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U.S. Supreme Court won't review Tom Petters' fraud conviction

The Minnesota businessman had asked the nation's highest court to review his case. Petters was convicted on charges of orchestrating a $3.65 billion Ponzi scheme and is serving a 50-year prison sentence. His attorneys argued that the trial judge barred them from presenting evidence.
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The Minnesota businessman had asked the nation's highest court to review his case. Petters was convicted on charges of orchestrating a $3.65 billion Ponzi scheme and is serving a 50-year prison sentence. His attorneys argued that the trial judge barred them from presenting evidence.

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Petters trying to convince U.S. Supreme Court to review his fraud conviction

Petters continues to argue his Sixth Amendment rights were violated because he wasn't allowed to fully question certain witnesses. The full 8th Circuit Court of Appeals denied the former Minnesota businessman's request last year. Petters is serving a 50 year sentence for orchestrating a $3.65 billion Ponzi scheme. He was convicted in 2009.

Petters to request U.S. Supreme Court to review his case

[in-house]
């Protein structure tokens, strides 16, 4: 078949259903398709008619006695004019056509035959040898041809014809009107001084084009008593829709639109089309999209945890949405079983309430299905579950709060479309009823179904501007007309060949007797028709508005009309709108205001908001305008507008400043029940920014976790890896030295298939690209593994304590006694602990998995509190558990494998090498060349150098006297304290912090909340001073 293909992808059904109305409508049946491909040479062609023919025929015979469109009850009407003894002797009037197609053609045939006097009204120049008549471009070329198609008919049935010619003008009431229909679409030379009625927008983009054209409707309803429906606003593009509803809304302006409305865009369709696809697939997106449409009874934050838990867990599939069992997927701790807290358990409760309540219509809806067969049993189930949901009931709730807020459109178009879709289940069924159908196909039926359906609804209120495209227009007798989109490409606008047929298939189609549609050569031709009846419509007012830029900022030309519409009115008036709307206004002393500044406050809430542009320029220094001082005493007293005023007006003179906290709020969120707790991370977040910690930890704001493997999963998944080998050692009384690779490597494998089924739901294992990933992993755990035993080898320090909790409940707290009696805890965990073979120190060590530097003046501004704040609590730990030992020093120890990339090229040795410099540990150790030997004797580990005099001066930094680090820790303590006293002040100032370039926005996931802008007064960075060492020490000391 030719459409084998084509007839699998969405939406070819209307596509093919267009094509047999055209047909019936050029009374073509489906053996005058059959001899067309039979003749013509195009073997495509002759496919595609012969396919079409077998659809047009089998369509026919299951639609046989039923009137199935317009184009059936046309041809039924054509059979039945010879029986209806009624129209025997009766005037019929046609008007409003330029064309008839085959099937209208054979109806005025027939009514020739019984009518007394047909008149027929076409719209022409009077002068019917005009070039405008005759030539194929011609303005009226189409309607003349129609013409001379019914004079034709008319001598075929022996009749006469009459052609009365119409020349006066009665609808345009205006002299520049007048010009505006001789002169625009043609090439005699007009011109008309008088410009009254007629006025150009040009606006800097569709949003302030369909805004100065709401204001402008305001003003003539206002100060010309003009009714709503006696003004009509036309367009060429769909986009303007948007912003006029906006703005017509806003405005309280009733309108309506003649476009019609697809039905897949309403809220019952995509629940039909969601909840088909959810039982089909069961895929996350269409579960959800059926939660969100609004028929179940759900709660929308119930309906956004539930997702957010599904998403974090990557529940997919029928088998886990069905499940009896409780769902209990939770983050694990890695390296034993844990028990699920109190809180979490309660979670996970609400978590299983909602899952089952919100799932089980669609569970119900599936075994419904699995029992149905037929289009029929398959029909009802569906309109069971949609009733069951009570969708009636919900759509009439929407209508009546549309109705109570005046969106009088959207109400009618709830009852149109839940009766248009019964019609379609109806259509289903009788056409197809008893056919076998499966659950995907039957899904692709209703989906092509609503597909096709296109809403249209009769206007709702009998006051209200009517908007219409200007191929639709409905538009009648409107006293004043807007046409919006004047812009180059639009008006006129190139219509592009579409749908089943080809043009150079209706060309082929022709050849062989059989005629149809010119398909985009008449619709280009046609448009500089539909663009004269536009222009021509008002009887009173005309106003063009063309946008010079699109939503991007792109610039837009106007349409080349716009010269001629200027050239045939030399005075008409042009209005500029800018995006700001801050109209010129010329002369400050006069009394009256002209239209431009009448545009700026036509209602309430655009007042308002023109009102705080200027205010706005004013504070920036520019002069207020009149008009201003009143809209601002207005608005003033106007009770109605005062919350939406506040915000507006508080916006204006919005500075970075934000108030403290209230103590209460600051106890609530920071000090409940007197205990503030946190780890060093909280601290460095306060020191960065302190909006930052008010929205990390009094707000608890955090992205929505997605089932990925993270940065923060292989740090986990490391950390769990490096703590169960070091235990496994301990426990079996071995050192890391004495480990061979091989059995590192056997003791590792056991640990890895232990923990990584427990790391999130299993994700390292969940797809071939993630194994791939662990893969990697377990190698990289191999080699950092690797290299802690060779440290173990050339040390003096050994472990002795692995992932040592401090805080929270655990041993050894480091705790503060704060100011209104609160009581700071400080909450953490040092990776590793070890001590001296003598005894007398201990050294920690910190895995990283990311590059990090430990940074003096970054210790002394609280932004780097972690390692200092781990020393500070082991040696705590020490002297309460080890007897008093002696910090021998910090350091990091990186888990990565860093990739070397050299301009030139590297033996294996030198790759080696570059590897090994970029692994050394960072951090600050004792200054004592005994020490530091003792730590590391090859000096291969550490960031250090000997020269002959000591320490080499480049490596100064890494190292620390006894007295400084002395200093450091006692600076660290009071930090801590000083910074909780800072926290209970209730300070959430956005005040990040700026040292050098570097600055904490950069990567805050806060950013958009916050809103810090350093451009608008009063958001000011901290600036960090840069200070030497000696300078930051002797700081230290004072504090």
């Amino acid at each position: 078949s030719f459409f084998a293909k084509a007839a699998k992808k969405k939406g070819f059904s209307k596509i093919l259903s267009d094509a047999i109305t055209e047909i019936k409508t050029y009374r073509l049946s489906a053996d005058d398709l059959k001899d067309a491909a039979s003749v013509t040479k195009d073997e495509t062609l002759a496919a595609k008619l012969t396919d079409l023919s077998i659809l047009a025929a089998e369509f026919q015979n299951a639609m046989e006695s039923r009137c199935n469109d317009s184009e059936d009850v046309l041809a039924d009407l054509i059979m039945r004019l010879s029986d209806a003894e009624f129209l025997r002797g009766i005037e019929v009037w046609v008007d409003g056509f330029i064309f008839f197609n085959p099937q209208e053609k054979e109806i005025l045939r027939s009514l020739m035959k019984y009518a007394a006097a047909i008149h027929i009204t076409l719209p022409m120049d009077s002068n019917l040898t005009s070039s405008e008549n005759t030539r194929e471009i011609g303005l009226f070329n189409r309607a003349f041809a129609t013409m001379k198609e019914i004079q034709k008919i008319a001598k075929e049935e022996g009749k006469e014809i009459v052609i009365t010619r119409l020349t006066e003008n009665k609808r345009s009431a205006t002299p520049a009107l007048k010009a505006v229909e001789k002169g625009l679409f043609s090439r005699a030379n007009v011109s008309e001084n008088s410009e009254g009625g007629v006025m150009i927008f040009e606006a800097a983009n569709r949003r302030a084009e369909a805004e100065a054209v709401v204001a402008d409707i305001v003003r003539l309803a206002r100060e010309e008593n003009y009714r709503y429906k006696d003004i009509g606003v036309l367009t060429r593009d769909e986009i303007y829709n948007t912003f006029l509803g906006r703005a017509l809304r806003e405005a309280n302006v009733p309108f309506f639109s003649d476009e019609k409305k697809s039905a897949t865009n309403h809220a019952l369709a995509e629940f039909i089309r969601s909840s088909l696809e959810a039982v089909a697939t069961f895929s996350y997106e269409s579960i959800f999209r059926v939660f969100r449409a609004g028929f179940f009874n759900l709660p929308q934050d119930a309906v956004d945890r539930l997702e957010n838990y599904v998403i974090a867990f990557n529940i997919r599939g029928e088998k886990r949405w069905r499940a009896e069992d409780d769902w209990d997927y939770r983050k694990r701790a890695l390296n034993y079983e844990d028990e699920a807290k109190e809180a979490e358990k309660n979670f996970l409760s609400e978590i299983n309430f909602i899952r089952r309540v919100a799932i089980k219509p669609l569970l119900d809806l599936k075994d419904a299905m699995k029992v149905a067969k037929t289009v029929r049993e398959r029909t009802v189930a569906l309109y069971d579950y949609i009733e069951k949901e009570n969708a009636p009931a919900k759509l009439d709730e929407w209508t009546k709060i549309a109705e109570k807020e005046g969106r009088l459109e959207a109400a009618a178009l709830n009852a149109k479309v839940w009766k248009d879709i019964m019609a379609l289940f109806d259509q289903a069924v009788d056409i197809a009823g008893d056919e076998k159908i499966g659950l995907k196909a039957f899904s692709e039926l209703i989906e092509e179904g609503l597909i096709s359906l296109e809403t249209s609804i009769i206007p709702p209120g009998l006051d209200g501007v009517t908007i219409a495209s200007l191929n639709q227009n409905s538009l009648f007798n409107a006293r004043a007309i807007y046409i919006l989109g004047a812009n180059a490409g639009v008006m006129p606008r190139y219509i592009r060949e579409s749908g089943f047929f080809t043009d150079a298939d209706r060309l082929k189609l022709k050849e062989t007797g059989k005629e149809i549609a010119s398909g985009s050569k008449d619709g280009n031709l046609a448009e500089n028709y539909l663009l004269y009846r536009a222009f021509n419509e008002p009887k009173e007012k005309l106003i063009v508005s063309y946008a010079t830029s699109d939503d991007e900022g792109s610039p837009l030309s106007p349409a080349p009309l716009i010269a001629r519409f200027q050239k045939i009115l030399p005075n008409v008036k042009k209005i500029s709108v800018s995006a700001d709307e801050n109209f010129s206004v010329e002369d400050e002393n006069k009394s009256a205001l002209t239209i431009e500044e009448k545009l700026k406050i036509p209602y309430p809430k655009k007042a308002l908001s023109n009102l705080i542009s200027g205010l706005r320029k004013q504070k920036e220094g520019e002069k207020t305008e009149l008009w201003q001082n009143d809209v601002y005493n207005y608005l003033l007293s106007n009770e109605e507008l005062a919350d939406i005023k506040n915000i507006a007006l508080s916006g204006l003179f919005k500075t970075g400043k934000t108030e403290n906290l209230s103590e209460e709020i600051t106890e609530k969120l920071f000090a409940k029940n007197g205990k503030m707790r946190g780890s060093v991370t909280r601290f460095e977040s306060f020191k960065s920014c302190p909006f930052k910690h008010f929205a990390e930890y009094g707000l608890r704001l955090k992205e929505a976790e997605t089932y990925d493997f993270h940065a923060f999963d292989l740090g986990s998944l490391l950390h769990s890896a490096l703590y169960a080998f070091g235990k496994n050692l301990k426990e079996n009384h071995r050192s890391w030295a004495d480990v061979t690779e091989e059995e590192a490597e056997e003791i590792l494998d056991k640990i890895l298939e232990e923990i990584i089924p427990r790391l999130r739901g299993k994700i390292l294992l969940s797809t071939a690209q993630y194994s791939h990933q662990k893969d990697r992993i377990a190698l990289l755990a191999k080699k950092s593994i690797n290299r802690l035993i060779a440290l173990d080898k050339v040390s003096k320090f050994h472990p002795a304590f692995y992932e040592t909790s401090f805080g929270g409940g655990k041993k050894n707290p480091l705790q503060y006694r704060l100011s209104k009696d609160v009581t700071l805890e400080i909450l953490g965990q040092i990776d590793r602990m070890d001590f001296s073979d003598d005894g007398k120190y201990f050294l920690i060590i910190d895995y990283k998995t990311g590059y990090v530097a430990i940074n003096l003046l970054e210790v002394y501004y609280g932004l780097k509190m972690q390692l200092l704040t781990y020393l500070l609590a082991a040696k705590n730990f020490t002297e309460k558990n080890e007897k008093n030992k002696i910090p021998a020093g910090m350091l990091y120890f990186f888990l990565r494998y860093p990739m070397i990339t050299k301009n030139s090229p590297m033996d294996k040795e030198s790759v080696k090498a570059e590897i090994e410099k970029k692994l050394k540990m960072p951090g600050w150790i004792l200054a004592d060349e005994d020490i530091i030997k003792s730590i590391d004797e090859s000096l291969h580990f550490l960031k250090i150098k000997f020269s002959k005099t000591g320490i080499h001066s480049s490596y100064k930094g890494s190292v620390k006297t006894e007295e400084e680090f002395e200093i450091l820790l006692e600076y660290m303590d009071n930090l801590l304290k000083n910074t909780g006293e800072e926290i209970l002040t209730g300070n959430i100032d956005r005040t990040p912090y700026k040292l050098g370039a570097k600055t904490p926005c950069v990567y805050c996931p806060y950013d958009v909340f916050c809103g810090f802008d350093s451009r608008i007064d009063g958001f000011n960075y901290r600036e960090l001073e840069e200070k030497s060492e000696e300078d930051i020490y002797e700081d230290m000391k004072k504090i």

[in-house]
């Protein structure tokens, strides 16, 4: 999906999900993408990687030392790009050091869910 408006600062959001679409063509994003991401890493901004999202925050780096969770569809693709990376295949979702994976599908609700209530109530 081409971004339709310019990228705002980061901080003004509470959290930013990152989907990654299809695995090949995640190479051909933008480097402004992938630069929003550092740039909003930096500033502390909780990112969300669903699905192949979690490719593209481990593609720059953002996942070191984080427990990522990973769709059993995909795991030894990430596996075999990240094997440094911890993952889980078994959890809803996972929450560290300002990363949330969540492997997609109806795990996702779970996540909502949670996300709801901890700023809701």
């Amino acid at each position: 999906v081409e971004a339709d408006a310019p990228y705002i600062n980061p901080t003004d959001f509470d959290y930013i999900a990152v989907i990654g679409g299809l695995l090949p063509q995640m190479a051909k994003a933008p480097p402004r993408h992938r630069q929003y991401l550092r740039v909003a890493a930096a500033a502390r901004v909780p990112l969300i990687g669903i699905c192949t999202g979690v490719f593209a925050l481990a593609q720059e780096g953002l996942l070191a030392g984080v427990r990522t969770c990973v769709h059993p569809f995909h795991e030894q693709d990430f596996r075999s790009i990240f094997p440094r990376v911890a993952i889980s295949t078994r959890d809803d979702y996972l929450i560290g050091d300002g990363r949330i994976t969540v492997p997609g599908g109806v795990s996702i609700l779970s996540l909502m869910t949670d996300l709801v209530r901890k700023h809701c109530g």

The full Eighth Circuit Court of Appeals is denying convicted Minnesota businessman Tom Petters' request to re-hear his appeal. The Pioneer Press reports Petters will now ask the U.S. Supreme Court to review his case. He was found guilty in 2009 for orchestrating a $3.5 billion Ponzi scheme. The 54-year-old is currently serving a 50-year sentence at a federal penitentiary in Kansas.

Appeals court upholds Petters' 50-year sentence

A federal appeals court has ruled that Minnesota businessman Tom Petters received a fair trial. He was convicted and sentenced to 50 years in prison for orchestrating a multi-billion-dollar Ponzi scheme.

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Frank Vennes and James Fry will go to trial in February after pleading not guilty to a total of 31 criminal counts, the Pioneer Press reports. The charges include wire fraud, money laundering and making false statements. Both men are accused of helping convicted Twin Cities businessman Tom Petters carry out his $3.5 billion Ponzi scheme.

Tom Petters breaks silence in exclusive interview from prison

Twin Cities Business sat down with the former Wayzata businessman in Leavenworth Penitentiary, where he's serving a 50-year sentence for his role in a billion-dollar Ponzi scheme. But he sticks with the same story he told a courtroom in 2009: He wasn't involved. He says his associates ran the fraud while he was deeply focused on Sun Country Airlines and Polaroid.

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The bankruptcy trustee in the case has struck deals with 30 of the fraudster's former employees. The deals include some sizable settlements with former executives. The money will eventually be redistributed to victims of the multi-billion-dollar Ponzi scheme. Tom Petters is serving a 50-year sentence.